4 Questions For Hallucinatory Photographer John Singletary
His works will be on display in Scarsdale throughout the month of December.
Courtesy John Singletary
Throughout the month of December, one of Westchester’s most inventive exhibitions is not to be found in any museum. Rather, those hoping to see the future of photography should head to Value Electronics at 35 Popham Road in Scarsdale, where artist John Singletary will be displaying his new installation, Anahata. The layered, hallucinatory photographic and digital works are displayed on OLED screens, from which they will glow and distort before viewers’ eyes. We caught up with Singletary to get a sense of what influences his work and why this new show is particularly notable.
How would you describe your new exhibition?
Anahata is a Sanskrit word that translates to “un-struck or unbroken”; it also corresponds to the energy of the heart. The exhibition is a single body of work both dramatically and aesthetically connected. It involved mostly the same crew of people that have been working with me since its inception and is an ongoing project. Each piece is displayed on a range of OLED screens that are powered by computer technology, which synchronizes the individual displays into multi-paneled video walls.
How did you actually produce these pieces?
I’ve been working with about six or seven dancers as reoccurring models throughout multiple shoots. Some of the larger pieces have about eight dancers in them and are shot with several exposures under ultra-violet illumination. The dancers wear UV-reactive costumes and paint. It’s kind of deceptive in certain ways, in that you think there are more people than there actually are in certain pieces.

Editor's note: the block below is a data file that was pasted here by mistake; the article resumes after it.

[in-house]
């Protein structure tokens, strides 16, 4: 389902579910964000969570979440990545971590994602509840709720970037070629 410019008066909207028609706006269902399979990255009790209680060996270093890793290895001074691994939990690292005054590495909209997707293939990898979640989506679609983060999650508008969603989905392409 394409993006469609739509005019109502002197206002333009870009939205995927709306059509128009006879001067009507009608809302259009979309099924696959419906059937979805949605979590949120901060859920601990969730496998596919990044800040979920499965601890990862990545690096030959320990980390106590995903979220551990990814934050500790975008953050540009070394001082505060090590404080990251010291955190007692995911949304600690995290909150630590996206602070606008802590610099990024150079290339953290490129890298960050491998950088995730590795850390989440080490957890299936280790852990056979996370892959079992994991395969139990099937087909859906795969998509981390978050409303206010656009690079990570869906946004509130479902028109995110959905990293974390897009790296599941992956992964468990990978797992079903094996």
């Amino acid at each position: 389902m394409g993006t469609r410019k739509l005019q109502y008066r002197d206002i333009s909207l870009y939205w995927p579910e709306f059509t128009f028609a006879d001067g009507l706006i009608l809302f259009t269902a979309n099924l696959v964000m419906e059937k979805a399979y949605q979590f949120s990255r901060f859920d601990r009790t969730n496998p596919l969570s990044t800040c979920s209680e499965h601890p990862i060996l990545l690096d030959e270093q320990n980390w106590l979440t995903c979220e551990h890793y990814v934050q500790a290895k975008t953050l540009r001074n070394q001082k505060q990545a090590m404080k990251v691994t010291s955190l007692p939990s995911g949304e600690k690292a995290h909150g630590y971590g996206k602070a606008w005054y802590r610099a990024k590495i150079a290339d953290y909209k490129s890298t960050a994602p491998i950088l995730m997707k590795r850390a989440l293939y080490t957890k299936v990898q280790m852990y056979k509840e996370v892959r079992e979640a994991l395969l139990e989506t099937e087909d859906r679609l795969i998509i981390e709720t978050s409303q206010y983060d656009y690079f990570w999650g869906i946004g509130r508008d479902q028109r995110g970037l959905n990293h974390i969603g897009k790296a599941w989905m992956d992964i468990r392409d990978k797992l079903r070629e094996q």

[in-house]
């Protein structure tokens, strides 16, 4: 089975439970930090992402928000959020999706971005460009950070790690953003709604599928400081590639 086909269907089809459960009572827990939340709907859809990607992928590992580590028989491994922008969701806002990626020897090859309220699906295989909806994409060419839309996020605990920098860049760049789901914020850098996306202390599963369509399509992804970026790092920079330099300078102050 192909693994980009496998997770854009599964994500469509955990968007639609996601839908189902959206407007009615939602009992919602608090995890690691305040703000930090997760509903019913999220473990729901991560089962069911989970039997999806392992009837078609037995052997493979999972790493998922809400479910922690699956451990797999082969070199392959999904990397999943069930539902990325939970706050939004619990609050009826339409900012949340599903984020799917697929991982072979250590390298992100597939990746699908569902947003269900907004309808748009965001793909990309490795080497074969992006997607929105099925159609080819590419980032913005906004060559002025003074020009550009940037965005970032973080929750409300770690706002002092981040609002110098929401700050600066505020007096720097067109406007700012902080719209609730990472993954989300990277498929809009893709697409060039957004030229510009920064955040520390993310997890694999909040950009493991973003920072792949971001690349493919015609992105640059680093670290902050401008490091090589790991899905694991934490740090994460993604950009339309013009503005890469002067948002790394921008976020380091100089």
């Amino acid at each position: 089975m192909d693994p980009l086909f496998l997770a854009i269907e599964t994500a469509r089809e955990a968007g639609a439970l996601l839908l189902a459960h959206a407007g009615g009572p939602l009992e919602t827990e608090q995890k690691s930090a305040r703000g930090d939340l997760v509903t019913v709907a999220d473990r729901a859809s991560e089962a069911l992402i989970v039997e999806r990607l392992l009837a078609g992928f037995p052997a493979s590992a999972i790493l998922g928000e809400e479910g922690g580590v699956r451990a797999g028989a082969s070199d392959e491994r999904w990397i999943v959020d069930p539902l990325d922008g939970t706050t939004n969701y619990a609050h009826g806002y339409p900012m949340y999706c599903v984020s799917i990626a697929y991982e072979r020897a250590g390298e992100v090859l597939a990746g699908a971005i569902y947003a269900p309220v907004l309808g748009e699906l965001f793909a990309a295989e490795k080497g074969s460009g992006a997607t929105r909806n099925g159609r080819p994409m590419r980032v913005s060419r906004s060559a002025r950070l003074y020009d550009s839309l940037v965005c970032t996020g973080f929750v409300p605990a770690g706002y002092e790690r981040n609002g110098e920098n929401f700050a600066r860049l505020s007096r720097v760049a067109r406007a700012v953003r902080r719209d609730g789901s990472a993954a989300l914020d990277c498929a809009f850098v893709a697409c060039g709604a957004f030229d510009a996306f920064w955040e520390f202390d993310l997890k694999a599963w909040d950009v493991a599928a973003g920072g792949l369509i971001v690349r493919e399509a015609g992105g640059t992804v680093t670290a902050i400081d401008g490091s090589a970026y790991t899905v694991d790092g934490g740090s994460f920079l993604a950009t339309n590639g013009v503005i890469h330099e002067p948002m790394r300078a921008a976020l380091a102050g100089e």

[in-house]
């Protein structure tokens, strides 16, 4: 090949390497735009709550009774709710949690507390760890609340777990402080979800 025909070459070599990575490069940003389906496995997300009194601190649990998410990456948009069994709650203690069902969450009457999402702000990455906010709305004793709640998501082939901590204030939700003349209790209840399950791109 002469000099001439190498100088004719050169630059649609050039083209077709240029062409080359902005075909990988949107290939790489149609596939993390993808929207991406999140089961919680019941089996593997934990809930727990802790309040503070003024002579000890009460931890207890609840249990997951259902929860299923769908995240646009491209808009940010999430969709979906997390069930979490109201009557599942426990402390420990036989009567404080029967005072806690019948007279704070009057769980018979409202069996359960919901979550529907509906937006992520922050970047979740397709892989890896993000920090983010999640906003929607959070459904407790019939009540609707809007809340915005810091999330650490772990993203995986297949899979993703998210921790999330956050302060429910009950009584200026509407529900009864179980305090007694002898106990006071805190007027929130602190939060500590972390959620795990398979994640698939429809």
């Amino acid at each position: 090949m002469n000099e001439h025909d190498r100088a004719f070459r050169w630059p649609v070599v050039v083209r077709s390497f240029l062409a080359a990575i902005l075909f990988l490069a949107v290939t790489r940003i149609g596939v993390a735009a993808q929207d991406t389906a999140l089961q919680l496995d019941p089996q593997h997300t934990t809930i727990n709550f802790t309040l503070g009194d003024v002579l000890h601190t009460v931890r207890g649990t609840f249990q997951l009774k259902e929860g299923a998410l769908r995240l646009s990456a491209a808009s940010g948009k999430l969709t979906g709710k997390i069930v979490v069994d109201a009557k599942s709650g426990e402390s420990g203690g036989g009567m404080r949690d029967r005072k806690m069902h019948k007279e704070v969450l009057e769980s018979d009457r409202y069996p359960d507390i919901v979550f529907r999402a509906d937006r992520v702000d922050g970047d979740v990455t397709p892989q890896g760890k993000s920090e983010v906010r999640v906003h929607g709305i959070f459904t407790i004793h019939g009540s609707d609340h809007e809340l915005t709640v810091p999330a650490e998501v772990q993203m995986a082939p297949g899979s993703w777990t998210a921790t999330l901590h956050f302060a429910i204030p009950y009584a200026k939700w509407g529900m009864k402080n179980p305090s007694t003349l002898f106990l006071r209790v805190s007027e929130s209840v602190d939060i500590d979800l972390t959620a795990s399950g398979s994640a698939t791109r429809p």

What inspires these works?
I’m very interested in narrative and mythology in human nature, as well as the subconscious and our connection to divinity in one form or another. I mean that in the most secular way. I definitely have certain narratives and certain ideas in mind when I’m constructing, choreographing, or directing pieces. However, I also want the art to be open and universal enough that viewers can construct their own narratives and find themselves in the work.
Why OLED screens?
I really wanted to create an environment that was completely transportive, and OLED screens just seemed to be the way to do that. I really didn’t know how to get this technology affordably, but my friend Robert Zohn from Value Electronics was involved with a lot of very interesting audio-visual projects. I had the good fortune of showing Robert some work and explaining what I wanted to do, and he really made it possible for me to have a prior show at James Oliver Gallery. Then, when Scarsdale began promoting an art initiative, Robert wanted to bring the show up here. I was very excited about that.